The U.S. has its first ever data on the toll taken by antibiotic-resistant infections: each year, according to a report from the Centers for Disease Control and Prevention, 2 million people are infected, and at least 23,000 die as a result. They also say it's likely that these numbers underestimate the problem.
The growing resistance of infections is blamed on the overuse of antibiotics by humans and animals -- the report says they're unnecessary about half the time in humans, and even more so in animals. They pose the greatest threat to people with compromised immune systems. In all, 17 bacteria and one fungus were included on the CDC's list, ranked in order of current and future impact.
“Urgent threats” to human health include the serious diarrheal infection Clostridium difficile, a family of germs that includes Escherichia coli called Carbapenem-resistant enterobacteriaceae (CRE), and Drug-resistant Neisseria gonorrhoeae–the bacteria responsible for the sexually transmitted infection gonorrhea. Collectively, they claim more than 14,500 lives each year, primarily from C. difficile. Although resistance to the antibiotics that treat C. difficile infections is not yet a problem, CDC included it in the list because it is naturally resistant to many drugs used to treat other infections which enables it to spread quickly.
Microbes that present “serious threats,” according to CDC, include multidrug-resistant Acinetobacter, drug-resistant Campylobacter, and fluconazole-resistant Candida (a fungus) and drug-resistant tuberculosis, among others. “Concerning threats” include Vanomycin-resistant Staphyloccous aureus (VRSA).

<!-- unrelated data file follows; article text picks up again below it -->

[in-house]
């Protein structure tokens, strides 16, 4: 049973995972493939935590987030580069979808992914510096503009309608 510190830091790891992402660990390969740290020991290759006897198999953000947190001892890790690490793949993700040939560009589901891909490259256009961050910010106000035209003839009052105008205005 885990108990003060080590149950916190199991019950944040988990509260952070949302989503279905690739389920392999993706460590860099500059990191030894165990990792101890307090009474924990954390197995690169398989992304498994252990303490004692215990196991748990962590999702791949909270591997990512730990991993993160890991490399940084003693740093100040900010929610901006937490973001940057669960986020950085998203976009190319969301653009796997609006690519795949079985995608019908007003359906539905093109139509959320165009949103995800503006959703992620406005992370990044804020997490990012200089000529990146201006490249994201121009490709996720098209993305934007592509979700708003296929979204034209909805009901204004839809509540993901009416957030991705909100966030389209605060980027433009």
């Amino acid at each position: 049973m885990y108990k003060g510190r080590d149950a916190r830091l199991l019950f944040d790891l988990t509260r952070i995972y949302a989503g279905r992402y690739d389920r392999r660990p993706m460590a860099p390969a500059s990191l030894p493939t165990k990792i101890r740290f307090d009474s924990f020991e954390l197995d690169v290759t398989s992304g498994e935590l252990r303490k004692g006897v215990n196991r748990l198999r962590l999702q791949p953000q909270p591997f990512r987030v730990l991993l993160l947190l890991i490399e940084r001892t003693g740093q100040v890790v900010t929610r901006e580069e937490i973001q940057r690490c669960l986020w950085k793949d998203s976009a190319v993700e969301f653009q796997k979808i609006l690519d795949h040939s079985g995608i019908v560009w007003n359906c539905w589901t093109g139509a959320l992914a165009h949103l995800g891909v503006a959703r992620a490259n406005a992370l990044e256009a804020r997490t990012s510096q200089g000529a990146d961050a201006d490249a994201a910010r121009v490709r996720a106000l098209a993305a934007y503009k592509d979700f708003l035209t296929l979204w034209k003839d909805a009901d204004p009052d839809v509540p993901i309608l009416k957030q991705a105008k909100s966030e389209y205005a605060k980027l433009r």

The CDC has a four-point plan for combating the problem. “Even when alternative treatments exist, research has shown that patients with resistant infections are often much more likely to die, and survivors have significantly longer hospital stays, delayed recuperation and long term disability,” wrote CDC director Thomas Frieden.
The New York Times sounds an even more ominous note, pointing out that "infectious disease doctors have long warned that antibiotic resistance threatens to return society to a time when people died from ordinary infections."
The report was put together as part of the CDC's effort to address the issue of growing antibiotic resistance. However, it appears to be sparse on the specifics. The one recommendation Scientific American culled from the report was that hospital patients "should insist everyone wash their hands before touching them." If the scale of them problem is as severe as they're suggesting, here's hoping they're hard at work on Plan B.